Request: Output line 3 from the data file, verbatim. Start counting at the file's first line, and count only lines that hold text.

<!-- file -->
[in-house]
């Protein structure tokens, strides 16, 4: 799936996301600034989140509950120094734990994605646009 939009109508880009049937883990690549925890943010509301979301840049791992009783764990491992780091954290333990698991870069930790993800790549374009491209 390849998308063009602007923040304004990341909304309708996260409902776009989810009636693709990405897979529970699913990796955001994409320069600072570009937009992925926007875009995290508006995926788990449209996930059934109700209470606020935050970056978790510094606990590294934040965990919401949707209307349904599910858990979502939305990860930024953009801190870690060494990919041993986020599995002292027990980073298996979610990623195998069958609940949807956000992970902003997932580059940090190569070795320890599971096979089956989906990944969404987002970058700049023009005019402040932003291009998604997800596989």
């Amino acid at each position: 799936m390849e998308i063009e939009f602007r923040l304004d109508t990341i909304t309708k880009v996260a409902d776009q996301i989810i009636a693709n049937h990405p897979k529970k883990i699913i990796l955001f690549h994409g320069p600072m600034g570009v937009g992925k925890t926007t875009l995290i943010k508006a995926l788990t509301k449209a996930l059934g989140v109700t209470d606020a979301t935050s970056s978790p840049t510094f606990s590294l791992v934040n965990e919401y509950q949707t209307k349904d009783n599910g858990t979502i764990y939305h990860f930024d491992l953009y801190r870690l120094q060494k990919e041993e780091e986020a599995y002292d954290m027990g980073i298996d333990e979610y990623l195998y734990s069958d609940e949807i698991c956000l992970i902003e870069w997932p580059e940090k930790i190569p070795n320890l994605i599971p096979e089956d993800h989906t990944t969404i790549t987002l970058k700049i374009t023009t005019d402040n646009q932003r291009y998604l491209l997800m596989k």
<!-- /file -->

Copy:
């Amino acid at each position: 799936m390849e998308i063009e939009f602007r923040l304004d109508t990341i909304t309708k880009v996260a409902d776009q996301i989810i009636a693709n049937h990405p897979k529970k883990i699913i990796l955001f690549h994409g320069p600072m600034g570009v937009g992925k925890t926007t875009l995290i943010k508006a995926l788990t509301k449209a996930l059934g989140v109700t209470d606020a979301t935050s970056s978790p840049t510094f606990s590294l791992v934040n965990e919401y509950q949707t209307k349904d009783n599910g858990t979502i764990y939305h990860f930024d491992l953009y801190r870690l120094q060494k990919e041993e780091e986020a599995y002292d954290m027990g980073i298996d333990e979610y990623l195998y734990s069958d609940e949807i698991c956000l992970i902003e870069w997932p580059e940090k930790i190569p070795n320890l994605i599971p096979e089956d993800h989906t990944t969404i790549t987002l970058k700049i374009t023009t005019d402040n646009q932003r291009y998604l491209l997800m596989k």